The reported origin of the word etiquette, was in 18th century France, when King Louis XIV and his team decided to host a public garden party for the nobility. This first party saw the King’s precious gardens trampled as the nobility mingled, and I’m going to guess, dined on canapés. Signs were posted to ward off this unwanted behaviour i.e. “Don’t step on le grass”. These signs became known as “etiquette” or a “ticket” warning you to behave. The signs however failed to stop the flower trampling…. WHAT? People disobeyed the signs! So the poor King was required to pass a legal decree in order to keep the nobility off his damn flowers. Etiquette then evolved to become the name given to all rules of what members of society should or should not do.
Etiquette or manners, of course vary around the world, and in one country you may appear rude by showing your feet or gasp, your shoulders without even knowing you have caused offense. King Louis XIV however must be rolling over in his golden grave, when it comes to our modern application of manners and our use of personal technology. The king’s court aside, we all seem to disagree on what constitutes rude behaviour in this regard. You would think it would be classically rude to be on your phone while at a restaurant or at any mealtime for that matter. But for some to be eating sushi side by side, while individually surfing social media is their chosen way to relax and spend time together.
Emily Post observed the following about technology and manners: “People claim they want others to have better mobile etiquette, yet they admitted to lacking that behavior themselves. Eighty percent, in fact, are annoyed when they see others use a mobile device such as a laptop, smartphone, or tablet in places such as a grocery store, doctor’s office, public transit, elevator, while on a date or at a wedding or funeral, to name just a few. And yet a whopping 77 percent admit to using a device at one of these times or places”
According to a newswire study, with smartphone usage rising steadily, sixty three percent of those surveyed believe mobile phone etiquette is getting worse! Nearly a quarter of respondents have had something unfortunate happen to them because they were distracted while on their phones, such as bumping into another person and walking into a wall or post, being the most common.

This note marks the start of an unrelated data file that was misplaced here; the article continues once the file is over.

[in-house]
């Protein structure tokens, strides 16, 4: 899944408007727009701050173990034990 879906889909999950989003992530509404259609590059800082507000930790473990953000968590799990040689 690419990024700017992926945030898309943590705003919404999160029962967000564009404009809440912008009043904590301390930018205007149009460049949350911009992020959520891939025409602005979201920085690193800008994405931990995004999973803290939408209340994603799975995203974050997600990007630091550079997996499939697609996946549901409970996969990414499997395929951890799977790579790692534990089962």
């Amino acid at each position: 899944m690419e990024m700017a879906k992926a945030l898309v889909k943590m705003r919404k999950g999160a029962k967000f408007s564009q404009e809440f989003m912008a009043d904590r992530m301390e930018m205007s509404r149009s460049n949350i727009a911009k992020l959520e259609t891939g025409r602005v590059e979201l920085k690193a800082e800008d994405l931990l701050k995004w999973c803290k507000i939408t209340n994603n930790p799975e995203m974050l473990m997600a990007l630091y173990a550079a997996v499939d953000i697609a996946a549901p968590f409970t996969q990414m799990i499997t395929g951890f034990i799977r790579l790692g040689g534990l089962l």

Although we may be divided on what constitutes good manners, we can likely agree on what are the worst etiquette offenses. We’ve all witnessed people who consistently answer their phone in meetings, or someone on their phone in the coffee line up, and of course tsk tsk…those who “use” while driving.
According to this funny buzzfeed article – These are some of the worst breeches of mobile phone etiquette (and I will learn to spell that word one day)
- talking or texting while in a movie
- holding up the start of a meal while you Instagram photos
- group text hostage holding
- asking someone to hold on while you order a latte, muffin etc.
- using your mobile phone in the bathroom – um while you are on the toilet!!
Here at my work place I wrote guidelines for the use of smart phones while at work, our challenge being that many of our staff do bring their own devices, and frankly we need them to do so. But like King Louis XIV, I learned that signs and guidebooks don’t always work. Our guidelines then got clearer and now define specifically when it is ok to use phones, while with clients and when it isn’t. Mostly they are followed by our staff, but we do not currently police usage while in the bathroom!
Lastly to quote Miss Manners who states the importance of good etiquette is needed now more than ever before because “etiquette, far from being an optional extra, is the essential currency of a civilized world.”
Further Reading - Mobile phone etiquette around the world